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Inclusion for All!

Updated: Apr 3

I was really thrilled this summer to come to Israel: it’s not my first trip there (my 8th, actually) nor is it the first time I volunteered in this country…. but everything’s always new and exciting in life in general and in Israel in particular!

This time, I’d been in contact with Skilled Volunteers for Israel before my departure.  It’s the first time I’m using an organization to help me find a place to volunteer. The other times I had either searched by myself to volunteer or studied at an Ulpan. I was immediately impressed by how quick I was getting an answer from Marla to my inquiry and hence pleased to see how things were moving along.

Once in Jerusalem, I rapidly had an interview which truly impressed me.  I was really being listened to and being “evaluated” on my competencies, my training, my personality, my wishes (in my case, improving my Hebrew skills and volunteering as much as I could during my stay. I’ve applied for jobs in my life numerous times and I seldom had the feeling the people in front of me seriously had so many “business skills” to ask such appropriate questions in a formal, yet very confortable way, to rapidly know who I was. Marla was just brilliant and when she said “I know where I’m going to put you”, I knew that she knew what to do.

The information she gave me to get in contact with Shutaf was to the point and so follow up was easy and smooth.  After I had started to volunteer, Skilled Volunteers for Israel’s Volunteer Coordinator, Judy,  contacted me and asked me if everything was OK and also inquired about my stay in Jerusalem.  She wanted to make sure  I was fine with wherever I was staying, travelling by bus and so on. Though this wasn’t necessary for me, as I knew my way round in the city from my previous trips, it really means that SVFI doesn’t just “fit people in places,” but also cares for their well being in Israel.

Now about my volunteer time: I volunteered two weeks for Shutaf, a unique inclusion camp for 75 children and teens between age 6 and 16, some “regular” kids, some so-called “handicapped”. Each group had 4 “guides” [madrikhim] to take care of them. All day long, different activities took place, indoor, outdoors, artistic activities, sports, zumba (“athletic dance”), cooking, games, and so on with qualified worshop teachers.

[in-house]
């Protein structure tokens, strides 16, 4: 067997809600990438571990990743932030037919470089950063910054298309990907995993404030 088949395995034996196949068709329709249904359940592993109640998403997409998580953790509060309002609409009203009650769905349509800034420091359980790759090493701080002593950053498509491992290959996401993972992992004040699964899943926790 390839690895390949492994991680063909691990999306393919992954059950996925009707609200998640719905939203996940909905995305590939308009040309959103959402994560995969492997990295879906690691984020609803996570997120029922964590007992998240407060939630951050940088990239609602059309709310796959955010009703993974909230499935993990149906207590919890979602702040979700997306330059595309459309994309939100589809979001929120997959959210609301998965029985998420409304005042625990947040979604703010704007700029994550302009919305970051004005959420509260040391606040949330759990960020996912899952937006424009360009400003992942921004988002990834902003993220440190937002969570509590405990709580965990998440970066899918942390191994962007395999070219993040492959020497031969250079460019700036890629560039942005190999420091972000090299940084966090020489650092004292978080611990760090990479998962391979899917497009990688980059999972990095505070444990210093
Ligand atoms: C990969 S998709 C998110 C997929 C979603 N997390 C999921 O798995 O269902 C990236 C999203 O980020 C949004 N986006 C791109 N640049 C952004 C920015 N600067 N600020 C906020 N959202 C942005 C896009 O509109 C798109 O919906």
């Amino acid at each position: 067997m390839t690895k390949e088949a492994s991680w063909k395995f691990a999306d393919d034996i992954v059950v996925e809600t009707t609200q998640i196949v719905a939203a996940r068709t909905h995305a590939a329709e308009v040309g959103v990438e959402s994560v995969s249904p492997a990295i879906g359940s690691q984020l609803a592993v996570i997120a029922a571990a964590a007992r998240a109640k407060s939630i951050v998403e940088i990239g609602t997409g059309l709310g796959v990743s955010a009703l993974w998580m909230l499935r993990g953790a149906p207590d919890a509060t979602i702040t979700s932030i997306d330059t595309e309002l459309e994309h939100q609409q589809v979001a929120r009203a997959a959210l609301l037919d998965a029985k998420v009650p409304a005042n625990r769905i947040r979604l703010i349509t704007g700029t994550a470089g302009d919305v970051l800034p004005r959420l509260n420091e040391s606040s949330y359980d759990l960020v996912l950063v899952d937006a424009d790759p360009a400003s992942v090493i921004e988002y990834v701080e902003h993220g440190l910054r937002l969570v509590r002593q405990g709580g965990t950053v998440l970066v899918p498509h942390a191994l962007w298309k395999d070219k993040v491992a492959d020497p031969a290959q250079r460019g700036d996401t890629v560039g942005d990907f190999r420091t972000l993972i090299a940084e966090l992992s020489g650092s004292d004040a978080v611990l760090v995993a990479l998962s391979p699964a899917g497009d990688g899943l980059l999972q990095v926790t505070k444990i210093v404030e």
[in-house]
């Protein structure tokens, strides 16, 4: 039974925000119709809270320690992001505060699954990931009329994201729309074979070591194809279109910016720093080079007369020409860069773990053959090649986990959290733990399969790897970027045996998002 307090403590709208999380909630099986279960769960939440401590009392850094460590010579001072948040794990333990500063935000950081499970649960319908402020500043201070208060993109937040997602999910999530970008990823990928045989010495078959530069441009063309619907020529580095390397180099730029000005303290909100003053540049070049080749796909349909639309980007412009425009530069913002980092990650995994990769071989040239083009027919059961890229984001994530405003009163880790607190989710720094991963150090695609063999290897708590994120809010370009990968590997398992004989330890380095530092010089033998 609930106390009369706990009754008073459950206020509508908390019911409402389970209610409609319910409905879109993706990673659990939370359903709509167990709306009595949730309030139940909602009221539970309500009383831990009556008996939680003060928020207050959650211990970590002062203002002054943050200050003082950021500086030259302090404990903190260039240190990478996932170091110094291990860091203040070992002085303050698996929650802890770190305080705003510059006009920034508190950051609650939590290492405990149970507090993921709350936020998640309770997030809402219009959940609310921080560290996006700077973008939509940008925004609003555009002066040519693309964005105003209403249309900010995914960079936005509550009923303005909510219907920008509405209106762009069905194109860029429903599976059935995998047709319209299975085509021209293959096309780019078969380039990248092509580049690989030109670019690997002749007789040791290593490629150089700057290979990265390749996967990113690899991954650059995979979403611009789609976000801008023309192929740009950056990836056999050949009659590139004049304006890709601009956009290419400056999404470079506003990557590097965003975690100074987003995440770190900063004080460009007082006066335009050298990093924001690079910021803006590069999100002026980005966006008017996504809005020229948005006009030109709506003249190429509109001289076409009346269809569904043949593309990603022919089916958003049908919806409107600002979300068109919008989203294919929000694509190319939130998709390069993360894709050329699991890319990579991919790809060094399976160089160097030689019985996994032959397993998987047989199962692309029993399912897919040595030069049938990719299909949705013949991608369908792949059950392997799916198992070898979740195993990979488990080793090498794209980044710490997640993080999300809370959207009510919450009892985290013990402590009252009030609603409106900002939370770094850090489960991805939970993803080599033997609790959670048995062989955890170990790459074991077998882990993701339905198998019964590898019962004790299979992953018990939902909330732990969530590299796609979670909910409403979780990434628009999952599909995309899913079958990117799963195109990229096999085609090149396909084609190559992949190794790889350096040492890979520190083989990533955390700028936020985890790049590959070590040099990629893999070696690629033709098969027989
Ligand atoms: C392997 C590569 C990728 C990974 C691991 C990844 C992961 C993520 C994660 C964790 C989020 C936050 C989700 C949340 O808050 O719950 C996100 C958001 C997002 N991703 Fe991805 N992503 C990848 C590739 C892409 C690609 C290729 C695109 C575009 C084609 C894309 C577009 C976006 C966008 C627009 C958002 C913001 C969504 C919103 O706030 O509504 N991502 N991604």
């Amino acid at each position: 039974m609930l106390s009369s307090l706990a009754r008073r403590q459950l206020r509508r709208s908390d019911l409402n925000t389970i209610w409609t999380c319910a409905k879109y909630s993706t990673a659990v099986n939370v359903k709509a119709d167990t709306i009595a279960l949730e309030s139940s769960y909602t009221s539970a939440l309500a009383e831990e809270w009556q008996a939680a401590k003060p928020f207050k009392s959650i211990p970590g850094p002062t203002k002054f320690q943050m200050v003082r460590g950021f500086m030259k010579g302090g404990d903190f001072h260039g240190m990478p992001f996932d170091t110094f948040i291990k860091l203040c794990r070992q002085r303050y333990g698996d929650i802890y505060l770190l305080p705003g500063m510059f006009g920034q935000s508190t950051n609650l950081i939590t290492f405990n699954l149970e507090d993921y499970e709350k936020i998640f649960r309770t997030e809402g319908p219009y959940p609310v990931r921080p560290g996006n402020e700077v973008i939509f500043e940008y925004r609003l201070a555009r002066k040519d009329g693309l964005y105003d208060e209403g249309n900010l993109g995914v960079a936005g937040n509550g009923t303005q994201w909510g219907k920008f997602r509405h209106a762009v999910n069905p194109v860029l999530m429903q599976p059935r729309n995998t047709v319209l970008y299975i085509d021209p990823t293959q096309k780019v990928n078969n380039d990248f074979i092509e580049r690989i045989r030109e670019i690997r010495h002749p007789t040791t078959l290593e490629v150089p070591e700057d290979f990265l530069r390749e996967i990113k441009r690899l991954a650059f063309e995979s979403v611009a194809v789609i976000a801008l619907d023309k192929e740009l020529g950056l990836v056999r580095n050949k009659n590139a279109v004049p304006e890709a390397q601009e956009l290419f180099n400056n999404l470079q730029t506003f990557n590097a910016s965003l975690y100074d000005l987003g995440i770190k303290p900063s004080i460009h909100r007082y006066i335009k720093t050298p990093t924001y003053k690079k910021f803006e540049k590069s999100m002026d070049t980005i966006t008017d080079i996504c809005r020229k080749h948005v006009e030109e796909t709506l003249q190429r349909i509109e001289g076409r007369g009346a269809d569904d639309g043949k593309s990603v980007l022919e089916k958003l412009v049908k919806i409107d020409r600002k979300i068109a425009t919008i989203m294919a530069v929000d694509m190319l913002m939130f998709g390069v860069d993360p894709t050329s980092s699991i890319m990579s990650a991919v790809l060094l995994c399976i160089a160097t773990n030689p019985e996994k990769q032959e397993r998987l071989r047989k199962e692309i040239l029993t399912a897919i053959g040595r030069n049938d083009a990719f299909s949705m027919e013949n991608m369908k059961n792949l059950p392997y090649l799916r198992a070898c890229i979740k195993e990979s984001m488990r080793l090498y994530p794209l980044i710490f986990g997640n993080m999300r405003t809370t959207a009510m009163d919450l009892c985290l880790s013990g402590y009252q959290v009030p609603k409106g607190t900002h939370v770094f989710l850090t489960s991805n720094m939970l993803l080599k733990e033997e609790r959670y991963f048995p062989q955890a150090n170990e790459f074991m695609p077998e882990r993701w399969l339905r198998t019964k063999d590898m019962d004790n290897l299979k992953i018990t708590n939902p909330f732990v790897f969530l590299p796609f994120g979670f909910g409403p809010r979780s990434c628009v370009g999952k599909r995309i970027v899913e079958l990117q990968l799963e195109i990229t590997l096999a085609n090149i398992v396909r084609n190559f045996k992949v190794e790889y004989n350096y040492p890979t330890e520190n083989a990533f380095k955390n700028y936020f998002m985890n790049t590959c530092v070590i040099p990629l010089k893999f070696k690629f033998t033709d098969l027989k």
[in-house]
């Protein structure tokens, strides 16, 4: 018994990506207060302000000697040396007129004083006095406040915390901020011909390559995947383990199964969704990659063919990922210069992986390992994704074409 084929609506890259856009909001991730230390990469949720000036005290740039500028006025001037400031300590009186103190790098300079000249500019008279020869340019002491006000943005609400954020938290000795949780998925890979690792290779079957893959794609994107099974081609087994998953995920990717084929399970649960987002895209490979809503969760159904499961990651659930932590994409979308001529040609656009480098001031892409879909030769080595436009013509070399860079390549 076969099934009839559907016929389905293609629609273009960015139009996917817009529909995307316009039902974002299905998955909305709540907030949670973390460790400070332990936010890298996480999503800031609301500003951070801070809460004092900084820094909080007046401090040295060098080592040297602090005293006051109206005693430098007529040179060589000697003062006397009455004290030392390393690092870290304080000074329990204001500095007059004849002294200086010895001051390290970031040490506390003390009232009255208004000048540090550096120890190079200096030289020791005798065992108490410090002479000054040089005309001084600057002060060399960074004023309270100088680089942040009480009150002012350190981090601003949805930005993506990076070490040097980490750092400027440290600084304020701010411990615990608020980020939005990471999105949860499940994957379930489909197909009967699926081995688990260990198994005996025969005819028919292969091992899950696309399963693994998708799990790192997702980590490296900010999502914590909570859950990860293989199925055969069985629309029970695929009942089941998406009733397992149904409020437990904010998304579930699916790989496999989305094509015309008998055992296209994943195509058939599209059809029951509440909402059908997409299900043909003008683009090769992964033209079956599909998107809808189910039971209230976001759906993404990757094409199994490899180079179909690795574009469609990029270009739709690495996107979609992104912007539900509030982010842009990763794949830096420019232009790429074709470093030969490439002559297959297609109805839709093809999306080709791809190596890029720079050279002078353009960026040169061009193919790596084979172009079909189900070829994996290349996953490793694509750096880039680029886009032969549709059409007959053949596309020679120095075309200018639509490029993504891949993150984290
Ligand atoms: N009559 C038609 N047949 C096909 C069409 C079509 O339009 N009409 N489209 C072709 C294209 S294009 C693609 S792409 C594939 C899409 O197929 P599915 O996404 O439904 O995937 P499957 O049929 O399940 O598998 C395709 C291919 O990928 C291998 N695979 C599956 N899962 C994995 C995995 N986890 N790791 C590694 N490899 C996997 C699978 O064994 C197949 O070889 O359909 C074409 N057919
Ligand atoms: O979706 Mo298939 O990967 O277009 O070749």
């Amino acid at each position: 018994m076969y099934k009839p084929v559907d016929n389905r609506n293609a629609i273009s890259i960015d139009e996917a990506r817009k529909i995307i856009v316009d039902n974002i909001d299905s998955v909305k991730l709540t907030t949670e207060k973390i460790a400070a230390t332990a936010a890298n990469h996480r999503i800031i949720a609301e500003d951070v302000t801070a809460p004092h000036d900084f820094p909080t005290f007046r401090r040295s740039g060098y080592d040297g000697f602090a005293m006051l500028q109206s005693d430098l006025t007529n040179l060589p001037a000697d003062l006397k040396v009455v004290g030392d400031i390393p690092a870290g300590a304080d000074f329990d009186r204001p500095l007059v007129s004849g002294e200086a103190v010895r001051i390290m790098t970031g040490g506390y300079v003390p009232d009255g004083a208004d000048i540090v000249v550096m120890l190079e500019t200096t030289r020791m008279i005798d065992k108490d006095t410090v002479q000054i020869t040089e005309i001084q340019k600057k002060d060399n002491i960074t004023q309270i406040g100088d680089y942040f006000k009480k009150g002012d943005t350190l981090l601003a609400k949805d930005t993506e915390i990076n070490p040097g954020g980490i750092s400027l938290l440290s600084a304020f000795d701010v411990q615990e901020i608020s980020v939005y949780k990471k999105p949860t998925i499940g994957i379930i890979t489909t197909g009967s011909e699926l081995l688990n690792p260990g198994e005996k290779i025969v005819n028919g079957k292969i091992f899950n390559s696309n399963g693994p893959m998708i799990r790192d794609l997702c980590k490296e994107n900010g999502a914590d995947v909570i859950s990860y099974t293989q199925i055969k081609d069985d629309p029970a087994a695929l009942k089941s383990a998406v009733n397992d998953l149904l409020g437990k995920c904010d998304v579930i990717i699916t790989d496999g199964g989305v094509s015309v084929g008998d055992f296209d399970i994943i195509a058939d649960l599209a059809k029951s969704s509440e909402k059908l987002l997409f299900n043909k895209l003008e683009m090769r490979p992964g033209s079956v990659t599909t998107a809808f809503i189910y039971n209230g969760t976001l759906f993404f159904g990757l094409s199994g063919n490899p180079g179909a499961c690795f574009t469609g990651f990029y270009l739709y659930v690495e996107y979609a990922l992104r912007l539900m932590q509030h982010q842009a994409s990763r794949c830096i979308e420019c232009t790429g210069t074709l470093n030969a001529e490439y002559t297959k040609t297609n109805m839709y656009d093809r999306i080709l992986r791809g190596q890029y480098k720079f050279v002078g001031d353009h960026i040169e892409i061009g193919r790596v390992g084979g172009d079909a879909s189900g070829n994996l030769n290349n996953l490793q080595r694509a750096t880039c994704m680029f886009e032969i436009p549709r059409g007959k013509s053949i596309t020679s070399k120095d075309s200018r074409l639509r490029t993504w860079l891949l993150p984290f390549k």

Shutaf is truly “a place where everyone has a place”! I’ve experienced it very personally as a volunteer.

This unique inclusion-camp enables children and teenagers to meet, whoever they are, whatever their “issue” is.  As I said, some kids are “normal” and others have a label on their forehead which defines them as “different”, or “handicapped” or more politically correct in a “special needs” situation.

Those are just words. And they are obviously the least important of all, the human factor being the most important aspect.

What matters most in Shutaf is togetherness of all children. This is led by a terrific organization by board members, workshop leaders and a large team of guides.

Everyone is so enthusiastic about everything, every person I’ve met knows exactly what he/she is doing and why, has human values like respect and solidarity… and is flexible in order to make any change that is necessary for whoever needs adaptation in that  specific moment.


Having Fun at Camp Shutaf

When I say “I’ve experienced it very personally as a volunteer”, I really mean I experienced inclusion myself, as a volunteer. Indeed, not initially being part of the team, not speaking Hebrew very well, I was really different form anyone in the team and I knew I was a “special needs” volunteer, with a “language problem”!

But I was truly part of Shutaf: I mean I was treated equally by everyone, welcomed by all the people I’ve met, whether it was board members, workshop facilitators, guides or kids. I’m absolutely convinced that the kids’ attitudes reflected the guides’ attitudes towards me… and because everyone was convinced I could handle it with my Hebrew, no one really bothered me about my shaky language skills… and honestly, I think most people didn’t even care about the way I speak as there were so many things soooooo much more important to do, to live, to experience, to enjoy during the camp!

Thanks to all Shutaf participants, board members, madrikhim, and kids for having accepted me.

Thanks to Skilled Volunteers for Israel for having enabled me to find this wonderful place which really corresponded to my desires to speak Hebrew and use my background environment (MA in specialized education and Sign language interpreter). You really do a fantastic job to help people to find the appropriate volunteering place!

           Catherine, Switzerland, August 2013

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